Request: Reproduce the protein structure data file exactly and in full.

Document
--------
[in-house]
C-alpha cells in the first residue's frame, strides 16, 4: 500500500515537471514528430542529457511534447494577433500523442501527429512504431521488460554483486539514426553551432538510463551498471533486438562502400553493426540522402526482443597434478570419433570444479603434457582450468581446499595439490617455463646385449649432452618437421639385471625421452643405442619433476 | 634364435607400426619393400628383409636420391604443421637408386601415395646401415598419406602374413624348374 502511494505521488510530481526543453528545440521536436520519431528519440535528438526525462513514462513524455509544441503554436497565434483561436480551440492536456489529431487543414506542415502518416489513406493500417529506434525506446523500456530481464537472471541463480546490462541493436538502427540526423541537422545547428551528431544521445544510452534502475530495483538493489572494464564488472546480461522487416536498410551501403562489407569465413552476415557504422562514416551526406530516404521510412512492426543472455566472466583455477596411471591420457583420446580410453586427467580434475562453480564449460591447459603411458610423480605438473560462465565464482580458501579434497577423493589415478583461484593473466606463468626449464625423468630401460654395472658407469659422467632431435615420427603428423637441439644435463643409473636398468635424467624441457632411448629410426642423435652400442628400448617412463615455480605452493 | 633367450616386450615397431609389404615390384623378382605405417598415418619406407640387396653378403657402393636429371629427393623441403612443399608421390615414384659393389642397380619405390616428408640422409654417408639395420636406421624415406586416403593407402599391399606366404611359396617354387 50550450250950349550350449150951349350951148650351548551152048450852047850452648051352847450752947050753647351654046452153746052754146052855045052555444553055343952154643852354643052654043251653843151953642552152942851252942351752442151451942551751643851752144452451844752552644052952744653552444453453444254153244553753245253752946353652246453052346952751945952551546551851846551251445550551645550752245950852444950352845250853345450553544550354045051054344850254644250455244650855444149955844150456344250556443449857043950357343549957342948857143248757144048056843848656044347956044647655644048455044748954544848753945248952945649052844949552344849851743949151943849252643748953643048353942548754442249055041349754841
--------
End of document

[in-house]
C-alpha cells in the first residue's frame, strides 16, 4: 500500500515537471514528430542529457511534447494577433500523442501527429512504431521488460554483486539514426553551432538510463551498471533486438562502400553493426540522402526482443597434478570419433570444479603434457582450468581446499595439490617455463646385449649432452618437421639385471625421452643405442619433476 | 634364435607400426619393400628383409636420391604443421637408386601415395646401415598419406602374413624348374 502511494505521488510530481526543453528545440521536436520519431528519440535528438526525462513514462513524455509544441503554436497565434483561436480551440492536456489529431487543414506542415502518416489513406493500417529506434525506446523500456530481464537472471541463480546490462541493436538502427540526423541537422545547428551528431544521445544510452534502475530495483538493489572494464564488472546480461522487416536498410551501403562489407569465413552476415557504422562514416551526406530516404521510412512492426543472455566472466583455477596411471591420457583420446580410453586427467580434475562453480564449460591447459603411458610423480605438473560462465565464482580458501579434497577423493589415478583461484593473466606463468626449464625423468630401460654395472658407469659422467632431435615420427603428423637441439644435463643409473636398468635424467624441457632411448629410426642423435652400442628400448617412463615455480605452493 | 633367450616386450615397431609389404615390384623378382605405417598415418619406407640387396653378403657402393636429371629427393623441403612443399608421390615414384659393389642397380619405390616428408640422409654417408639395420636406421624415406586416403593407402599391399606366404611359396617354387 50550450250950349550350449150951349350951148650351548551152048450852047850452648051352847450752947050753647351654046452153746052754146052855045052555444553055343952154643852354643052654043251653843151953642552152942851252942351752442151451942551751643851752144452451844752552644052952744653552444453453444254153244553753245253752946353652246453052346952751945952551546551851846551251445550551645550752245950852444950352845250853345450553544550354045051054344850254644250455244650855444149955844150456344250556443449857043950357343549957342948857143248757144048056843848656044347956044647655644048455044748954544848753945248952945649052844949552344849851743949151943849252643748953643048353942548754442249055041349754841